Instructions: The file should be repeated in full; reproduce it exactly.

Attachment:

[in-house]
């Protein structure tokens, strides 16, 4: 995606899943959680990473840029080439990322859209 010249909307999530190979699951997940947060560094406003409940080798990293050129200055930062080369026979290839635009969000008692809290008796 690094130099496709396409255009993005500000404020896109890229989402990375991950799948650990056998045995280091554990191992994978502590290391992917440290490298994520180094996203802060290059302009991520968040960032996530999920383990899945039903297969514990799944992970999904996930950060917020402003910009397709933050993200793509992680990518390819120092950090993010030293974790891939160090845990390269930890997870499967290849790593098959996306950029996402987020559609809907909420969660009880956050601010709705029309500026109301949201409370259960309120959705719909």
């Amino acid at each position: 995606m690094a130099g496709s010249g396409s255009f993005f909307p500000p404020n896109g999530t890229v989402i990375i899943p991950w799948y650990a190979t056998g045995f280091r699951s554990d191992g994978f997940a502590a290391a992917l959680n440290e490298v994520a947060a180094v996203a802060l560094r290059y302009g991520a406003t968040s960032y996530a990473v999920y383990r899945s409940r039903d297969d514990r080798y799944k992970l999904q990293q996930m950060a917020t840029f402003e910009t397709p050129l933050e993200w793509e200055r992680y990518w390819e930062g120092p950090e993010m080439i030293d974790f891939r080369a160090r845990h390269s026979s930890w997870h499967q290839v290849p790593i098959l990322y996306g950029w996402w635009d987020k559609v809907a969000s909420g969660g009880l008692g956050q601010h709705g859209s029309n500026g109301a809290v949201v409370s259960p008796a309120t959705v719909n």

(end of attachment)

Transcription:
[in-house]
């Protein structure tokens, strides 16, 4: 995606899943959680990473840029080439990322859209 010249909307999530190979699951997940947060560094406003409940080798990293050129200055930062080369026979290839635009969000008692809290008796 690094130099496709396409255009993005500000404020896109890229989402990375991950799948650990056998045995280091554990191992994978502590290391992917440290490298994520180094996203802060290059302009991520968040960032996530999920383990899945039903297969514990799944992970999904996930950060917020402003910009397709933050993200793509992680990518390819120092950090993010030293974790891939160090845990390269930890997870499967290849790593098959996306950029996402987020559609809907909420969660009880956050601010709705029309500026109301949201409370259960309120959705719909």
């Amino acid at each position: 995606m690094a130099g496709s010249g396409s255009f993005f909307p500000p404020n896109g999530t890229v989402i990375i899943p991950w799948y650990a190979t056998g045995f280091r699951s554990d191992g994978f997940a502590a290391a992917l959680n440290e490298v994520a947060a180094v996203a802060l560094r290059y302009g991520a406003t968040s960032y996530a990473v999920y383990r899945s409940r039903d297969d514990r080798y799944k992970l999904q990293q996930m950060a917020t840029f402003e910009t397709p050129l933050e993200w793509e200055r992680y990518w390819e930062g120092p950090e993010m080439i030293d974790f891939r080369a160090r845990h390269s026979s930890w997870h499967q290839v290849p790593i098959l990322y996306g950029w996402w635009d987020k559609v809907a969000s909420g969660g009880l008692g956050q601010h709705g859209s029309n500026g109301a809290v949201v409370s259960p008796a309120t959705v719909n």